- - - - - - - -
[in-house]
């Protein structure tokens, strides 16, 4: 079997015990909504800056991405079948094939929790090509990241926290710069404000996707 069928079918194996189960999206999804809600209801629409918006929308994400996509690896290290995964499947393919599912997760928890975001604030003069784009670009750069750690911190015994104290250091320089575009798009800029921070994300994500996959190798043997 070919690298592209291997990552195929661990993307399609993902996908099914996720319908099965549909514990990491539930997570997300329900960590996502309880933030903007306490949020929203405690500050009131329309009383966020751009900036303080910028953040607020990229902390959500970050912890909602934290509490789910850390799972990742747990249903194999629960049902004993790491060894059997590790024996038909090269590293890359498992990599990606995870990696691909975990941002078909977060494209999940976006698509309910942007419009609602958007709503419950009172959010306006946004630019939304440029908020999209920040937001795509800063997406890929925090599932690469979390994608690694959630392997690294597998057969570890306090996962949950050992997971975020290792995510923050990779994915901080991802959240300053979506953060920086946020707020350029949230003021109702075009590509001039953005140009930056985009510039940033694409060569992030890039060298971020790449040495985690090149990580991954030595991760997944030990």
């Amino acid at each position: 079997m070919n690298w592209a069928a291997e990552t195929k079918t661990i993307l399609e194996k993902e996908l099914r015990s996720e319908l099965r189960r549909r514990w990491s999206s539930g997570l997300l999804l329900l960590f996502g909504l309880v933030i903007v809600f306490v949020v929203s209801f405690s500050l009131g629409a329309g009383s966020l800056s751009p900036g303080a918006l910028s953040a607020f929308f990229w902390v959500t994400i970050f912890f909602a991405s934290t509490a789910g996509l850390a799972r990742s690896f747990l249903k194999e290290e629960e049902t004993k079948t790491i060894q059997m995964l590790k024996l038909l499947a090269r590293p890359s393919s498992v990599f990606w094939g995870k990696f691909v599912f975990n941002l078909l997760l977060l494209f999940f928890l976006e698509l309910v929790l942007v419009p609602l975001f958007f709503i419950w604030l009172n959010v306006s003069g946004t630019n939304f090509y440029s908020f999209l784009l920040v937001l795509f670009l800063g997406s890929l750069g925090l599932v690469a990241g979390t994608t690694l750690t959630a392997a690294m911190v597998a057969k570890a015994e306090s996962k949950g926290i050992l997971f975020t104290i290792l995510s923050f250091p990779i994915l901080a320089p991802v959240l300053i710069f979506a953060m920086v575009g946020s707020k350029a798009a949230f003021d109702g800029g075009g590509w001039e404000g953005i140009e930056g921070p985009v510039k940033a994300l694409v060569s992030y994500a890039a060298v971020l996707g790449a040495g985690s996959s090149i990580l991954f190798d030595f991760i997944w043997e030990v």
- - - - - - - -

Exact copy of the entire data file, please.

[in-house]
């Protein structure tokens, strides 16, 4: 079997015990909504800056991405079948094939929790090509990241926290710069404000996707 069928079918194996189960999206999804809600209801629409918006929308994400996509690896290290995964499947393919599912997760928890975001604030003069784009670009750069750690911190015994104290250091320089575009798009800029921070994300994500996959190798043997 070919690298592209291997990552195929661990993307399609993902996908099914996720319908099965549909514990990491539930997570997300329900960590996502309880933030903007306490949020929203405690500050009131329309009383966020751009900036303080910028953040607020990229902390959500970050912890909602934290509490789910850390799972990742747990249903194999629960049902004993790491060894059997590790024996038909090269590293890359498992990599990606995870990696691909975990941002078909977060494209999940976006698509309910942007419009609602958007709503419950009172959010306006946004630019939304440029908020999209920040937001795509800063997406890929925090599932690469979390994608690694959630392997690294597998057969570890306090996962949950050992997971975020290792995510923050990779994915901080991802959240300053979506953060920086946020707020350029949230003021109702075009590509001039953005140009930056985009510039940033694409060569992030890039060298971020790449040495985690090149990580991954030595991760997944030990």
């Amino acid at each position: 079997m070919n690298w592209a069928a291997e990552t195929k079918t661990i993307l399609e194996k993902e996908l099914r015990s996720e319908l099965r189960r549909r514990w990491s999206s539930g997570l997300l999804l329900l960590f996502g909504l309880v933030i903007v809600f306490v949020v929203s209801f405690s500050l009131g629409a329309g009383s966020l800056s751009p900036g303080a918006l910028s953040a607020f929308f990229w902390v959500t994400i970050f912890f909602a991405s934290t509490a789910g996509l850390a799972r990742s690896f747990l249903k194999e290290e629960e049902t004993k079948t790491i060894q059997m995964l590790k024996l038909l499947a090269r590293p890359s393919s498992v990599f990606w094939g995870k990696f691909v599912f975990n941002l078909l997760l977060l494209f999940f928890l976006e698509l309910v929790l942007v419009p609602l975001f958007f709503i419950w604030l009172n959010v306006s003069g946004t630019n939304f090509y440029s908020f999209l784009l920040v937001l795509f670009l800063g997406s890929l750069g925090l599932v690469a990241g979390t994608t690694l750690t959630a392997a690294m911190v597998a057969k570890a015994e306090s996962k949950g926290i050992l997971f975020t104290i290792l995510s923050f250091p990779i994915l901080a320089p991802v959240l300053i710069f979506a953060m920086v575009g946020s707020k350029a798009a949230f003021d109702g800029g075009g590509w001039e404000g953005i140009e930056g921070p985009v510039k940033a994300l694409v060569s992030y994500a890039a060298v971020l996707g790449a040495g985690s996959s090149i990580l991954f190798d030595f991760i997944w043997e030990v």